Phil Gillam: Looking forward to a whole weekend of pageturners
They can make us laugh, they can make us cry, they can make us think and they can arouse our deepest emotions.
I’m talking about books of course.
They can thrill us. They can also frighten us and shock us and give us nightmares; they can make us glad to be alive, they can surprise, delight, raise us up and inspire us.
If anyone should need reminding of all this then they should look no further than the Shrewsbury Festival of Literature which launches today and runs throughout the weekend across a variety of venues in the town.
Writing of almost every kind is represented.
One of the big attractions will be the coming together of two very fine writers. In conversation together at the Wightman Theatre (just off The Square) will be Stef Penney, screenwriter and author of three novels (including Under A Pole Star) and highly-respected novelist Jonathan Coe (The Rotters Club, The Accidental Woman, A Touch of Love, What A Carve Up! and many others).
Jonathan’s latest book, The Broken Mirror, has just been published this month.
It has been described as "a political parable for children, a contemporary fairy tale for adults, and a fable for all ages”.
Meanwhile, Stef Penney’s Under A Pole Star prompted this from The Guardian: "It is a tribute to Penney’s superlative descriptive skills that the book’s erotic charge is so startlingly effective, and that her icy landscapes cast such a lasting, almost hallucinatory spell. This combination is the true rocket fuel of Under a Pole Star, and what makes it resonate long after the Snow Queen has divulged her long-held secret".
Festival events on Saturday include a workshop - Re-telling Myth and Legend with Bethany Rivers - a self-publishing expo and the arrival of the Emergency Poet in St Alkmund’s Square.
Writing crime fiction is the subject of one event and stories from overseas another.
There’s poet, author and artist Frieda Hughes discussing alternative values with Liz Lefroy, and much, much more.
On Sunday, there’s Fantastic Imaginings with Adrian Cole, writer of science fiction and fantasy. There’s a poetry brunch with Greg Leadbetter, Angela France and Bethany Rivers.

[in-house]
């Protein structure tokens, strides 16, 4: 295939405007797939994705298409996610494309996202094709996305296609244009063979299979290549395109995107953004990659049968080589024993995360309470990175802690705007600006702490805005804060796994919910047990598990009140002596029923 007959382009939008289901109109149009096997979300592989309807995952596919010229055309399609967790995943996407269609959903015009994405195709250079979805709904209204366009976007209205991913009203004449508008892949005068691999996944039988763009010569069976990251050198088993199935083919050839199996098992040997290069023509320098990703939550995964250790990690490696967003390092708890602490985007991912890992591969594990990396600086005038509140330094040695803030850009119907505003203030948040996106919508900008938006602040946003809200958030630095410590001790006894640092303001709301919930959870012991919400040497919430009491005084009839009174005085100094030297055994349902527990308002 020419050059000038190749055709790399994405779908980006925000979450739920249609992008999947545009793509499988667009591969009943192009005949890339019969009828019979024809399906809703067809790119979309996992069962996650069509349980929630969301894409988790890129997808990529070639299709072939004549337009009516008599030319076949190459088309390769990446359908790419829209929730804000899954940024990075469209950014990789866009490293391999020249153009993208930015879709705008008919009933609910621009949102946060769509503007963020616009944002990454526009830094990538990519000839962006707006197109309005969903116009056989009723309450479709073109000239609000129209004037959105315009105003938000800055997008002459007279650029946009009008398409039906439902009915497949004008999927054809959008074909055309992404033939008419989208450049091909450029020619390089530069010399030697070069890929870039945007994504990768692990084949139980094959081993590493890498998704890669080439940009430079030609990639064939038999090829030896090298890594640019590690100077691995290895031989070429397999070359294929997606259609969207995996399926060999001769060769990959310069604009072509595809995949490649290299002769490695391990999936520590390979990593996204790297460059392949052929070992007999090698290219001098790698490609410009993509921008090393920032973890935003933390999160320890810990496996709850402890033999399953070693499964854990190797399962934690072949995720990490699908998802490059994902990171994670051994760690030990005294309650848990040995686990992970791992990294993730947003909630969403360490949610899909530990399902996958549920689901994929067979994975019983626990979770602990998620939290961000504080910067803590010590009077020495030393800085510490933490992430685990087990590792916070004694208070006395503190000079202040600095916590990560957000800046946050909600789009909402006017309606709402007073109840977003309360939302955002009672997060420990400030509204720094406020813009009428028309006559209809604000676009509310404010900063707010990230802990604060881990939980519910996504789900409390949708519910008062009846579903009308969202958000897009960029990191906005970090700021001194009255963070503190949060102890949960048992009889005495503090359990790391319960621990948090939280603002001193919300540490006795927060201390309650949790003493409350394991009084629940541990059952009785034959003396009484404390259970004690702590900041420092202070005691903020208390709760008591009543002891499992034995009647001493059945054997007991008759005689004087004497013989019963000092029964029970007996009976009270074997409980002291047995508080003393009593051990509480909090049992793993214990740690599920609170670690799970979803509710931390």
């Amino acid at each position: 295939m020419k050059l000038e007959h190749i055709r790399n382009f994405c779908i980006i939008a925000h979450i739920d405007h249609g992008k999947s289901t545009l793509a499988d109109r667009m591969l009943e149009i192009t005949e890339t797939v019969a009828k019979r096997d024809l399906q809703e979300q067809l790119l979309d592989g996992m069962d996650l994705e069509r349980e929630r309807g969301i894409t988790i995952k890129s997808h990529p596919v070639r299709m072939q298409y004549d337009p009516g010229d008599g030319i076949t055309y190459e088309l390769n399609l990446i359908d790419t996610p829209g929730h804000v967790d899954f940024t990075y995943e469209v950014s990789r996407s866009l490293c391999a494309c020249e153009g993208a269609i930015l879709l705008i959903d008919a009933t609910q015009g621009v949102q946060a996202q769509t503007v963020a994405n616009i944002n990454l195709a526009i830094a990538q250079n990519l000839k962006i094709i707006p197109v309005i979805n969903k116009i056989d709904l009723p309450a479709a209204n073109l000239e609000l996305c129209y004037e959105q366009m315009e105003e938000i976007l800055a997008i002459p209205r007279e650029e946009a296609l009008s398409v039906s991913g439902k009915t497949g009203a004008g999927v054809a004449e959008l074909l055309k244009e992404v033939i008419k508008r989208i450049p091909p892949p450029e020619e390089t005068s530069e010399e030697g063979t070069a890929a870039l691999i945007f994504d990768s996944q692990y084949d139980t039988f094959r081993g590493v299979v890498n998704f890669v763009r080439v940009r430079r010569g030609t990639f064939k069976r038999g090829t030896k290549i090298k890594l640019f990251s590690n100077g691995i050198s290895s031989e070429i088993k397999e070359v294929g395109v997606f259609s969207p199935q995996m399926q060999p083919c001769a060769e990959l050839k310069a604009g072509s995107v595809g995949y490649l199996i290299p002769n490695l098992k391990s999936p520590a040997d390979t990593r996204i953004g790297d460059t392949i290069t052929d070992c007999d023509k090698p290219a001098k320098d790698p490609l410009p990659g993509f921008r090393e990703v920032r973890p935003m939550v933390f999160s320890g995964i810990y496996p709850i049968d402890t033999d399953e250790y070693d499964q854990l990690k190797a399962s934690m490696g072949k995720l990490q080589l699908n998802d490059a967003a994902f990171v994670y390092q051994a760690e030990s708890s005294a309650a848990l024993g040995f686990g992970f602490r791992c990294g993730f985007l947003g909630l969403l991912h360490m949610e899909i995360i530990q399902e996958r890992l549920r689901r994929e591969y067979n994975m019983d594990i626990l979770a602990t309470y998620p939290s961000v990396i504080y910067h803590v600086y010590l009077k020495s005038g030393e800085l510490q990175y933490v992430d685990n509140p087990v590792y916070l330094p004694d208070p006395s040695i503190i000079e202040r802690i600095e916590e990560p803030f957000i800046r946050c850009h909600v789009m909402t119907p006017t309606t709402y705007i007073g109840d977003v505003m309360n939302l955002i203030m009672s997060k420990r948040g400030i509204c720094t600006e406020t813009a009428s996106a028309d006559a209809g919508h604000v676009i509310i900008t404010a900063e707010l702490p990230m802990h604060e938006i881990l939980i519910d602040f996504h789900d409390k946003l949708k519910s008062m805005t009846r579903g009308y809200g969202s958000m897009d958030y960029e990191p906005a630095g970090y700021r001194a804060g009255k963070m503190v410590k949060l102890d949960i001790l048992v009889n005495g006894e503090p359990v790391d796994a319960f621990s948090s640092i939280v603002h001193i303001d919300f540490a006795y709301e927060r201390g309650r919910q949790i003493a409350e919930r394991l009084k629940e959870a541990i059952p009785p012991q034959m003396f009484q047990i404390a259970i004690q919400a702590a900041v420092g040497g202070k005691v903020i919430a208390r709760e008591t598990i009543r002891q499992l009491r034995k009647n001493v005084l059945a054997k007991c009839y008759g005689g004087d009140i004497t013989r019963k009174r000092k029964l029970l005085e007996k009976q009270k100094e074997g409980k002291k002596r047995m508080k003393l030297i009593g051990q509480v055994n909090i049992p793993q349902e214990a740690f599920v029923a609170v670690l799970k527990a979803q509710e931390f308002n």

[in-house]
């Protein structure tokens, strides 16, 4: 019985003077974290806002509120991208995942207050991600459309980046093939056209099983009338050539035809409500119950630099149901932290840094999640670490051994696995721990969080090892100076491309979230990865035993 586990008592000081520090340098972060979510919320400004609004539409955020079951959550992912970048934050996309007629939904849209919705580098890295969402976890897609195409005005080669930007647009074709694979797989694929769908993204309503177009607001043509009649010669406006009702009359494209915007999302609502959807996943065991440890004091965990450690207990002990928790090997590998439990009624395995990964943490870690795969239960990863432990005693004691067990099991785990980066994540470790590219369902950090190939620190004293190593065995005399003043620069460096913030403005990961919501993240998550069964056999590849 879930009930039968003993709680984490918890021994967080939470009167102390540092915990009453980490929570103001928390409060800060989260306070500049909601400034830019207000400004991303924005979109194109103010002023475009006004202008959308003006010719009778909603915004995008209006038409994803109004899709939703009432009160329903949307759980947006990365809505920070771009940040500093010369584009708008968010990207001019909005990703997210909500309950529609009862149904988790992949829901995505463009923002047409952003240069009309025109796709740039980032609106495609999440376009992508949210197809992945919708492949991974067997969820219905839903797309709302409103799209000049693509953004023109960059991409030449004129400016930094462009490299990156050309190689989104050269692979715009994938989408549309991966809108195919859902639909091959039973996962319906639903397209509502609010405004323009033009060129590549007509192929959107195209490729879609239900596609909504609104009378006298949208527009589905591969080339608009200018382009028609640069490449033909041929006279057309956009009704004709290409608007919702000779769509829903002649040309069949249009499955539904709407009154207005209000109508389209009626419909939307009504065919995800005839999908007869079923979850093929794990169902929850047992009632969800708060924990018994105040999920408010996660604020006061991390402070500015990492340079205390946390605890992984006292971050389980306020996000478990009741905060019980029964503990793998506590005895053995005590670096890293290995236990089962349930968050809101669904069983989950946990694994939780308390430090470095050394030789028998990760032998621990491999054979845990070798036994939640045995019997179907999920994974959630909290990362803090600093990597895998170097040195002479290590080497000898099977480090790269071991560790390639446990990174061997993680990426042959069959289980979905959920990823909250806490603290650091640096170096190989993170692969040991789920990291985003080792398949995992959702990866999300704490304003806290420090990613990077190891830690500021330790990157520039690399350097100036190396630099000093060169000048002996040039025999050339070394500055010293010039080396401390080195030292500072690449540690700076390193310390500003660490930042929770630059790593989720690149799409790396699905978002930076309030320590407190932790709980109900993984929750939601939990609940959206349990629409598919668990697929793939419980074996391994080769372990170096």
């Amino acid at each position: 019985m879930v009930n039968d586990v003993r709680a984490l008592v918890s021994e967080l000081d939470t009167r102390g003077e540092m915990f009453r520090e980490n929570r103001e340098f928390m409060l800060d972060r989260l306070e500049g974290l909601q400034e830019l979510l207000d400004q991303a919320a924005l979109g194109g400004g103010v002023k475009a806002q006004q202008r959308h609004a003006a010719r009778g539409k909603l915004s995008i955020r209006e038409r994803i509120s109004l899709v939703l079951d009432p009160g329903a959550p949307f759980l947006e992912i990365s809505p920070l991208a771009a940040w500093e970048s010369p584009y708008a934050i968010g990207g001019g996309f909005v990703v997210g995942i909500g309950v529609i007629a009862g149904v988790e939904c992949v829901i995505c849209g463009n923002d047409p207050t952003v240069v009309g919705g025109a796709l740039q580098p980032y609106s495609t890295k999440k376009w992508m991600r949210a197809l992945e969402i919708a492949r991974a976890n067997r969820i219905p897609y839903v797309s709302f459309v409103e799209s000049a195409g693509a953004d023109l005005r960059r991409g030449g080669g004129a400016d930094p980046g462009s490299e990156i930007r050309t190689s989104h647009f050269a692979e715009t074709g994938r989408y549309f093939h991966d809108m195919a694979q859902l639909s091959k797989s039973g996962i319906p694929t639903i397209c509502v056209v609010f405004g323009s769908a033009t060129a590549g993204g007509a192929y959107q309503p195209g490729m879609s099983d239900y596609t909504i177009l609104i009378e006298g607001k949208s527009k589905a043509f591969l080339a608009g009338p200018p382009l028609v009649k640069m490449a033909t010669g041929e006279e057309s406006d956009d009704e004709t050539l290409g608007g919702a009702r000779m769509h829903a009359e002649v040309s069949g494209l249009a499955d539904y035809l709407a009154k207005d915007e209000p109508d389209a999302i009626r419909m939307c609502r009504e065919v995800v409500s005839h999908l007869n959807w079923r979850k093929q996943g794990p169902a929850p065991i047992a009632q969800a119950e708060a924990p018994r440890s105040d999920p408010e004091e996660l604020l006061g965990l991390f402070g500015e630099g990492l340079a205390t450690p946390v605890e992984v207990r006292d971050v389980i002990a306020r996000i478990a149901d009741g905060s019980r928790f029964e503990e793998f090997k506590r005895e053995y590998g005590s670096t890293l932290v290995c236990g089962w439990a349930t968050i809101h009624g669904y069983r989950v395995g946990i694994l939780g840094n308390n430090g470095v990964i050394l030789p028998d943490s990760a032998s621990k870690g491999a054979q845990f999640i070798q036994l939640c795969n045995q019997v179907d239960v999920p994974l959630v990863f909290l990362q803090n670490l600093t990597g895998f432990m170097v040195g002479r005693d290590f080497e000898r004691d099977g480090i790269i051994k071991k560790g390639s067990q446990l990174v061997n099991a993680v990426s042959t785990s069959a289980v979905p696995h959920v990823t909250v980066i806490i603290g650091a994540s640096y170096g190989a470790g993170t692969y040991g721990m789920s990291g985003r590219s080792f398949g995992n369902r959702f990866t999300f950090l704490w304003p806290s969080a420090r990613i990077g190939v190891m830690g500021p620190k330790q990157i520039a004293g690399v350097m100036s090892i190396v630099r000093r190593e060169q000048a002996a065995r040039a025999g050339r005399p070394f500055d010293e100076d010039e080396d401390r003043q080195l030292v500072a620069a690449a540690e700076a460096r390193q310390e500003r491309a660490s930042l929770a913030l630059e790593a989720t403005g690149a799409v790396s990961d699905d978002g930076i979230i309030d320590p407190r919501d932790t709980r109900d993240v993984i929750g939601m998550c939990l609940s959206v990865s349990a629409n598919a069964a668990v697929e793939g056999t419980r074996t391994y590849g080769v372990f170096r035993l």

There’s Pedal Power with Anna Hughes - inspirational stories for all people from the world of cycling.
Fiona Sampson’s love for limestone country is celebrated at an event in the Unitarian Church.
Traditional crafts are explored in a talk by Alex Langlands.
The festival gets under way with a launch reception at the Wightman Theatre just off The Square at 6pm tomorrow, and Yours Truly will be saying a few words to welcome supporters.
I adore books… have done since I was a child.
But, for myself, I wouldn’t say there’s ever been any kind of a strategy or plan to my reading habits over the years. However, I do of course have favourite genres and favourite authors.
I love novels that are quiet, understated and nuanced and have something to say about the human condition (from Larry’s Party by Carol Shields to The Web of Belonging by Stevie Davies to On Chesil Beach by Ian McEwan to The Rain Before It Falls by one of Shrewsbury Festival’s stars this year, Jonathan Coe). But, on the other hand, I love science fiction and epic fantasy like American Gods by Neil Gaiman or Just After Sunset by Stephen King because - while being thrilling and mysterious and other-worldly - these stories too have something to say about our humanity.
And I like utterly silly stories too like the classic Professor Branestawm adventures by Norman Hunter or the more recent Evil Machines by former Monty Python star Terry Jones.
But back to the festival:
Shrewsbury Festival of Literature is run by a group of people (including the ever-enthusiastic Susan Caroline who runs Pengwern Books) who love all things literary and wanted to establish something book-oriented for the town.
They managed to do just that and are now building on the success of last year’s event with this latest full programme of goodies.
For full details, visit: shrewsburylitfest.co.uk